08 July, 2011
Arthritis And Garlic
The word "arthritis" means inflammation. Rheumatoid arthritis is a painful condition caused by inflammation of the lining of the joints, while in osteoarthritis, the cartilage in weight-bearing joints such as the knees and spine is most often affected. Pain and stiffness in the joints are primary symptoms of arthritis. The anti-inflammatory properties of garlic can help to ease arthritic pain and swelling.
Rheumatoid arthritis, an autoimmune disorder, is the most crippling form of arthritis. When a person has rheumatoid arthritis, the body’s immune system attacks synovial membranes in the joints. When this lubricating oil is destroyed, inflammation occurs, causing pain. Different from osteoarthritis, which affects individual joints, rheumatoid arthritis can affect all of the joints in the body. According to the National Center on Physical Activity and Disability, garlic is known for its anti-inflammatory properties, which can help to decrease the swelling and inflammation associated with arthritis. People who suffer from arthritis might be able to lead a more pain-free life by adding garlic to their diets.
If taken daily, garlic works to stimulate the immune system and improve circulation and blood flow. Healthy cell maintenance requires sufficient levels of oxygen; therefore, inadequate supplies of oxygen in the blood prevent the body from functioning properly. Garlic also contains the mineral selenium, an antioxidant that helps fight free radicals, which can damage joints. Free radicals found in environmental pollutants are often responsible for causing the damage characteristic of degenerative diseases like arthritis.
Peel fresh garlic cloves and eat them raw or cooked. In order to get the maximum benefit of the herb’s healing properties, garlic should be mashed or roasted. Eating raw garlic can irritate the stomach and digestive tract, so garlic should be roasted to make it easier to digest. Cooked garlic might also be more effective in protecting cells against free radical damage. To get the most therapeutic benefit, eat several cloves of garlic each day. Garlic tablets or capsules provide a convenient dietary supplement and offer the added advantage of being odorless.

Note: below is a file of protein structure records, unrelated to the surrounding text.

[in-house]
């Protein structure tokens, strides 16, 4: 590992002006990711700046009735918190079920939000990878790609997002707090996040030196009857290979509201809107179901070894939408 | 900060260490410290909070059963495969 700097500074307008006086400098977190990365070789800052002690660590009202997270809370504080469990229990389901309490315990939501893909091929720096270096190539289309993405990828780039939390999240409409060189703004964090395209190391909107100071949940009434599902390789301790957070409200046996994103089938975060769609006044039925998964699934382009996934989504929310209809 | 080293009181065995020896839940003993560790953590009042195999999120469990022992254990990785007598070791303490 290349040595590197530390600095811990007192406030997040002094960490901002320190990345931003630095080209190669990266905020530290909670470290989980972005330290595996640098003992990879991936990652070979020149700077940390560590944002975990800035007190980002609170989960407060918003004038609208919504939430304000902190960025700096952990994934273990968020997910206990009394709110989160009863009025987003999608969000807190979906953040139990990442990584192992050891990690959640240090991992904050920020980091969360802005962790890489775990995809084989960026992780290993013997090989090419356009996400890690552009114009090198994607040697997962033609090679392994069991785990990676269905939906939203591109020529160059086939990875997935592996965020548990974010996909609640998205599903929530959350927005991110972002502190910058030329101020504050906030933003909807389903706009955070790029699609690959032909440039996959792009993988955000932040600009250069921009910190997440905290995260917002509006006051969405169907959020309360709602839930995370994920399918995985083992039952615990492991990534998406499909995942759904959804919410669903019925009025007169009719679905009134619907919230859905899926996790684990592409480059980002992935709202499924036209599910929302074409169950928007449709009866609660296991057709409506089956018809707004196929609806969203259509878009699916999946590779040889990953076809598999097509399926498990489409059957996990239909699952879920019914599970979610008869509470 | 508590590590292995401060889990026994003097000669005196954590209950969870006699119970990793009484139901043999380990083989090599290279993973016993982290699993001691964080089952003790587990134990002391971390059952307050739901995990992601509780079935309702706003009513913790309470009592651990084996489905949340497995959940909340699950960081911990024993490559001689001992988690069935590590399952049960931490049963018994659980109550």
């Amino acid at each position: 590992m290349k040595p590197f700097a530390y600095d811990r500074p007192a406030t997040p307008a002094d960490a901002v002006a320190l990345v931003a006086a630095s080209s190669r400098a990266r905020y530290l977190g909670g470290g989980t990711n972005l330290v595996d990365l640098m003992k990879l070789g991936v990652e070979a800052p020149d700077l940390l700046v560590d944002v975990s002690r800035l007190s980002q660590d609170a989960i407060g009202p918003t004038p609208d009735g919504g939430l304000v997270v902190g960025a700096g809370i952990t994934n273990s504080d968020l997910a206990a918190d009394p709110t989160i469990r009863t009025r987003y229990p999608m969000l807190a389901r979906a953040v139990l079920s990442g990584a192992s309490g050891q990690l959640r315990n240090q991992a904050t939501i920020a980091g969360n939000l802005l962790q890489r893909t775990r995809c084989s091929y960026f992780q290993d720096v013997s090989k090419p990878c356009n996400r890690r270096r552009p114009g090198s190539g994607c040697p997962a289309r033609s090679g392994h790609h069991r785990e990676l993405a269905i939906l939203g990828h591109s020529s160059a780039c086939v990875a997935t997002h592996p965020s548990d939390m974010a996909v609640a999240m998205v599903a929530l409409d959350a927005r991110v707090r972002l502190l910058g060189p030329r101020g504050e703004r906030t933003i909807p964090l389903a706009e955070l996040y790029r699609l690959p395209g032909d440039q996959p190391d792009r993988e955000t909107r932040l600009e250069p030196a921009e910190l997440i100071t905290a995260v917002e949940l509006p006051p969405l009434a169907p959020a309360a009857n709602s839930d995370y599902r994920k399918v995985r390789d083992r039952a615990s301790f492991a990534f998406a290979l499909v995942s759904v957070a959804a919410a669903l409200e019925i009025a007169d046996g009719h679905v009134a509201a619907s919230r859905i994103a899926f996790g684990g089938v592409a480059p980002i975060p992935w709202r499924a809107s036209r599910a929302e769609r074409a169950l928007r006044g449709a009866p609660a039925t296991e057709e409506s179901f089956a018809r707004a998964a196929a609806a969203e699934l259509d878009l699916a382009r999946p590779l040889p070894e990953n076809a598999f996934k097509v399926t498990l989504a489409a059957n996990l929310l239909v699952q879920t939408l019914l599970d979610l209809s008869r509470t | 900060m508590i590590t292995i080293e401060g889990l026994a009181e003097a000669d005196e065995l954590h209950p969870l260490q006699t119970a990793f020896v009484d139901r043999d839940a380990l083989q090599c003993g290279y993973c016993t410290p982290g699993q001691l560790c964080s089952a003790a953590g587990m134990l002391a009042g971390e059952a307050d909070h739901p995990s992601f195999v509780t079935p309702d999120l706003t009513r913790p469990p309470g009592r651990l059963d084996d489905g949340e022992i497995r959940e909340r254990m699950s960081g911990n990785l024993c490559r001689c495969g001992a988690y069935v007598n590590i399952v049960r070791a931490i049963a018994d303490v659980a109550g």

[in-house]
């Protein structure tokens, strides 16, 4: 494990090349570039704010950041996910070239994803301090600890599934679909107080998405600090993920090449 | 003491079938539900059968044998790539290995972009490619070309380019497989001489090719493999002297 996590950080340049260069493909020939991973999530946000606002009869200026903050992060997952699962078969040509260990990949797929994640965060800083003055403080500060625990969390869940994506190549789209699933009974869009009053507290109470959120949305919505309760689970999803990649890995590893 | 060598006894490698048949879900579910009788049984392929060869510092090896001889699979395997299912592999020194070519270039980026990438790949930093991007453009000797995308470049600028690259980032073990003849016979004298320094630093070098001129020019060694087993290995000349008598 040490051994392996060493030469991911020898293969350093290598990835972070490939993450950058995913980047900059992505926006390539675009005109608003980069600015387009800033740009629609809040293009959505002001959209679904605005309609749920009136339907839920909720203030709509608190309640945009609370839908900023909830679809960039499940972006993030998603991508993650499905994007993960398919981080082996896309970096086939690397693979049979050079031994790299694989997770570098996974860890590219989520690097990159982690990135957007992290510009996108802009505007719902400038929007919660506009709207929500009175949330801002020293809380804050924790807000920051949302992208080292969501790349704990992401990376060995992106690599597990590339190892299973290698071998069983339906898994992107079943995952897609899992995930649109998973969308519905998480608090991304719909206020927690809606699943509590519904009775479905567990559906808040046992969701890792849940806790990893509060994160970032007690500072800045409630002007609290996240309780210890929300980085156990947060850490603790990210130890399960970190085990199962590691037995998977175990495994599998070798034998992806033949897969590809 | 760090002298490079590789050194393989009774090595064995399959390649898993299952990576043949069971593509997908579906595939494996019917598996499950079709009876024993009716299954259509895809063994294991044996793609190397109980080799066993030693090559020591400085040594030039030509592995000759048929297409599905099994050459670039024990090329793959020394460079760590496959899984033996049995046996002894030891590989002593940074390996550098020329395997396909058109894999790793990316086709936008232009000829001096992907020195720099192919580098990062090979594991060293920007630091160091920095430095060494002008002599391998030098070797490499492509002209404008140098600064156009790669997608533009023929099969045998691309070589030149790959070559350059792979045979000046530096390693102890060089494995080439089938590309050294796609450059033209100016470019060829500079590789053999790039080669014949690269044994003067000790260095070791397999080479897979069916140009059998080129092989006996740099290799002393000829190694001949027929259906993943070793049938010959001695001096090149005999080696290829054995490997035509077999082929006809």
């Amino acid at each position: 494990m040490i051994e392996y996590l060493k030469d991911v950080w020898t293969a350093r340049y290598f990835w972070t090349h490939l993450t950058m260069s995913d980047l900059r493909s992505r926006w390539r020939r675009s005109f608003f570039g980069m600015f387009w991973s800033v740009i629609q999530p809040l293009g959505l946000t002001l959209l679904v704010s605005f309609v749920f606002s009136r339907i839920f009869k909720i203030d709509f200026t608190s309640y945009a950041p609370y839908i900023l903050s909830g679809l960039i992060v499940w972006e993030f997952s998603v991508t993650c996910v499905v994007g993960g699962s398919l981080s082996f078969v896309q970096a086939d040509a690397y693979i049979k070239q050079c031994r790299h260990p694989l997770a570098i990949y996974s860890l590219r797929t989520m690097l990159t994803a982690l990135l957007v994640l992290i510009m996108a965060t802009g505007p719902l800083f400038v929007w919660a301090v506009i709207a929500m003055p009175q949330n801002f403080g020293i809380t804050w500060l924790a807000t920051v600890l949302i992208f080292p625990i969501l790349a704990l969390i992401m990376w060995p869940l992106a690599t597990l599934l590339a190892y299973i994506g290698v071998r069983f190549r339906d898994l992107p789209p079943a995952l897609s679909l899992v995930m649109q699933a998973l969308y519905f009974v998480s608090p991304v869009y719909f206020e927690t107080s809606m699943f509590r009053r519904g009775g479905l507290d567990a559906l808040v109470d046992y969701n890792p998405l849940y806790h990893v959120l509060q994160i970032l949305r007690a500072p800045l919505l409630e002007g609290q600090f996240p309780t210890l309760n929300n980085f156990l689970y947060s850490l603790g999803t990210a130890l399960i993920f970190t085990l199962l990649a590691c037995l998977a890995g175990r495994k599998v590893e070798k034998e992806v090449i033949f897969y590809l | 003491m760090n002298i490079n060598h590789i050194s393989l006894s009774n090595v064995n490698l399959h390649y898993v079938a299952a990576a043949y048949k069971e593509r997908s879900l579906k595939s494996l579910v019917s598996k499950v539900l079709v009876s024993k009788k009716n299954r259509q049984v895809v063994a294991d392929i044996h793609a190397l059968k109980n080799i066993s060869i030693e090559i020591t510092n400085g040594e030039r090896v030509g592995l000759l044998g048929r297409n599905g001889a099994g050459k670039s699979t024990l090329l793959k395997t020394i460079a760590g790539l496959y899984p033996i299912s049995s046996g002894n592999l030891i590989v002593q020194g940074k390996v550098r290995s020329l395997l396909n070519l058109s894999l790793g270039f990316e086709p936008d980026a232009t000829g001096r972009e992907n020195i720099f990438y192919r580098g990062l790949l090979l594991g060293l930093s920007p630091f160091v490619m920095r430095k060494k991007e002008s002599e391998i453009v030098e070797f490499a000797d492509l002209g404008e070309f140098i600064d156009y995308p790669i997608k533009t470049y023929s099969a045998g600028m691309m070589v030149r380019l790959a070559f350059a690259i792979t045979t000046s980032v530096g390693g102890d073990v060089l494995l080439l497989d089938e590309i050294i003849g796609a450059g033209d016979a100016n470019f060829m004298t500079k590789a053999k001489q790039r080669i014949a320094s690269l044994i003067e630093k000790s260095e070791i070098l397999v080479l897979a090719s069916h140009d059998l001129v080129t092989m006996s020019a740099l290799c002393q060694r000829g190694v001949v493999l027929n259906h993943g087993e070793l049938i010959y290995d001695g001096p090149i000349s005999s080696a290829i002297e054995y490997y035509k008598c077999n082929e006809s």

Garlic, a food rich in sulfur, plays an essential role in collagen production. Collagen is needed to form cartilage tissue, which cushions joints. The problem is that sulfur levels tend to be lower in arthritic joints than in healthy joints, and the body cannot produce sulfur on its own; therefore, sulfur intake must come from dietary sources. The sulfur in garlic helps to repair cartilage and reduce muscle and joint pain by producing an anti-inflammatory analgesic effect on the affected joints.
Some people report that eating too much garlic gives them heartburn or makes them nauseated. Others might suffer an allergic reaction when consuming large amounts of garlic. If you develop a skin rash, stop ingesting garlic and contact your doctor. Because garlic thins the blood, be careful about how much garlic you eat if you take prescription drugs or an over-the-counter medication like aspirin that can thin your blood. Bleeding can be an adverse side effect of consuming too much garlic. Let your doctor know if you take large amounts of garlic to treat pain, especially if you need surgery.
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